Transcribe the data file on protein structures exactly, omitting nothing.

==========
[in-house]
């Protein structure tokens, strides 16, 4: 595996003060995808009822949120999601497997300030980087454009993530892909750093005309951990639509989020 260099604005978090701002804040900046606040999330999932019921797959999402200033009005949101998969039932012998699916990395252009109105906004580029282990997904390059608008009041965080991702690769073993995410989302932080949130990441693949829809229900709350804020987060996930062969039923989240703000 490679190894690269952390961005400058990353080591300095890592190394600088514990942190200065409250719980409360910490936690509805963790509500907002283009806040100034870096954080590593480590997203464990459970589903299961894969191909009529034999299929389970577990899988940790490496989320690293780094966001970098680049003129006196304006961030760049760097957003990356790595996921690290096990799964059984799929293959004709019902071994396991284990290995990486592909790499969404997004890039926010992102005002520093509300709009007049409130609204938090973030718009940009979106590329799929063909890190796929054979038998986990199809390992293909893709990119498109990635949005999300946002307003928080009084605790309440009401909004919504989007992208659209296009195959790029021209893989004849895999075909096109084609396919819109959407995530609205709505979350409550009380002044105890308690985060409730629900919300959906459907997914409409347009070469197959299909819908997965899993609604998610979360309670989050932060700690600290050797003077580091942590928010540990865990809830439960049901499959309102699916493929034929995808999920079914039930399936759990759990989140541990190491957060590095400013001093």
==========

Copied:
[in-house]
């Protein structure tokens, strides 16, 4: 595996003060995808009822949120999601497997300030980087454009993530892909750093005309951990639509989020 260099604005978090701002804040900046606040999330999932019921797959999402200033009005949101998969039932012998699916990395252009109105906004580029282990997904390059608008009041965080991702690769073993995410989302932080949130990441693949829809229900709350804020987060996930062969039923989240703000 490679190894690269952390961005400058990353080591300095890592190394600088514990942190200065409250719980409360910490936690509805963790509500907002283009806040100034870096954080590593480590997203464990459970589903299961894969191909009529034999299929389970577990899988940790490496989320690293780094966001970098680049003129006196304006961030760049760097957003990356790595996921690290096990799964059984799929293959004709019902071994396991284990290995990486592909790499969404997004890039926010992102005002520093509300709009007049409130609204938090973030718009940009979106590329799929063909890190796929054979038998986990199809390992293909893709990119498109990635949005999300946002307003928080009084605790309440009401909004919504989007992208659209296009195959790029021209893989004849895999075909096109084609396919819109959407995530609205709505979350409550009380002044105890308690985060409730629900919300959906459907997914409409347009070469197959299909819908997965899993609604998610979360309670989050932060700690600290050797003077580091942590928010540990865990809830439960049901499959309102699916493929034929995808999920079914039930399936759990759990989140541990190491957060590095400013001093």